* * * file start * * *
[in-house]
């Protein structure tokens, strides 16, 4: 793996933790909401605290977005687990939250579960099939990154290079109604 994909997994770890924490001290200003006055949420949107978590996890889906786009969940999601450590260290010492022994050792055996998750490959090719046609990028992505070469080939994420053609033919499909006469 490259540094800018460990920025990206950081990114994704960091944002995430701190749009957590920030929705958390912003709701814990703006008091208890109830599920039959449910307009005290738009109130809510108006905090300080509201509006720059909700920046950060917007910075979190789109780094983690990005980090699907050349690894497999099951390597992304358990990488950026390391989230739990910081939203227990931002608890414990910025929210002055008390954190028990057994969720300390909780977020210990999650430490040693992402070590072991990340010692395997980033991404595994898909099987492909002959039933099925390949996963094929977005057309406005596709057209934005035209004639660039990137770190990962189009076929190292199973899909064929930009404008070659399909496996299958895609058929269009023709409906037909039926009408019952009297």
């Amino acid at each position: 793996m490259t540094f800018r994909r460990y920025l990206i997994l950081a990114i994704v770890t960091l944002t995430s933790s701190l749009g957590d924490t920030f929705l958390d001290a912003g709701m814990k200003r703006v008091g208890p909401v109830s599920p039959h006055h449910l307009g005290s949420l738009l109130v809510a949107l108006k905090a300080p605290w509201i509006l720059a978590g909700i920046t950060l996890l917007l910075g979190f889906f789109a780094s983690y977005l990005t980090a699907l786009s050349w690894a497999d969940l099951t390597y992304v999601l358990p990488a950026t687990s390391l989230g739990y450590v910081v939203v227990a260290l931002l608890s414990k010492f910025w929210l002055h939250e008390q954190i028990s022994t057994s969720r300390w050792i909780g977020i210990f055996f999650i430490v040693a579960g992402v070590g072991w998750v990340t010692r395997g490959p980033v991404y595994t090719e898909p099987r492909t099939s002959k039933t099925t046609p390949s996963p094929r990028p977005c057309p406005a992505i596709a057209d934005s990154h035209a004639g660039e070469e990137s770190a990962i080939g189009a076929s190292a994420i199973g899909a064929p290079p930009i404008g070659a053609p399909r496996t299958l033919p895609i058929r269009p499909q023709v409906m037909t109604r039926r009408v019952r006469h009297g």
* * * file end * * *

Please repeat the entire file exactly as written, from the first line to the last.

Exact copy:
[in-house]
């Protein structure tokens, strides 16, 4: 793996933790909401605290977005687990939250579960099939990154290079109604 994909997994770890924490001290200003006055949420949107978590996890889906786009969940999601450590260290010492022994050792055996998750490959090719046609990028992505070469080939994420053609033919499909006469 490259540094800018460990920025990206950081990114994704960091944002995430701190749009957590920030929705958390912003709701814990703006008091208890109830599920039959449910307009005290738009109130809510108006905090300080509201509006720059909700920046950060917007910075979190789109780094983690990005980090699907050349690894497999099951390597992304358990990488950026390391989230739990910081939203227990931002608890414990910025929210002055008390954190028990057994969720300390909780977020210990999650430490040693992402070590072991990340010692395997980033991404595994898909099987492909002959039933099925390949996963094929977005057309406005596709057209934005035209004639660039990137770190990962189009076929190292199973899909064929930009404008070659399909496996299958895609058929269009023709409906037909039926009408019952009297």
């Amino acid at each position: 793996m490259t540094f800018r994909r460990y920025l990206i997994l950081a990114i994704v770890t960091l944002t995430s933790s701190l749009g957590d924490t920030f929705l958390d001290a912003g709701m814990k200003r703006v008091g208890p909401v109830s599920p039959h006055h449910l307009g005290s949420l738009l109130v809510a949107l108006k905090a300080p605290w509201i509006l720059a978590g909700i920046t950060l996890l917007l910075g979190f889906f789109a780094s983690y977005l990005t980090a699907l786009s050349w690894a497999d969940l099951t390597y992304v999601l358990p990488a950026t687990s390391l989230g739990y450590v910081v939203v227990a260290l931002l608890s414990k010492f910025w929210l002055h939250e008390q954190i028990s022994t057994s969720r300390w050792i909780g977020i210990f055996f999650i430490v040693a579960g992402v070590g072991w998750v990340t010692r395997g490959p980033v991404y595994t090719e898909p099987r492909t099939s002959k039933t099925t046609p390949s996963p094929r990028p977005c057309p406005a992505i596709a057209d934005s990154h035209a004639g660039e070469e990137s770190a990962i080939g189009a076929s190292a994420i199973g899909a064929p290079p930009i404008g070659a053609p399909r496996t299958l033919p895609i058929r269009p499909q023709v409906m037909t109604r039926r009408v019952r006469h009297g």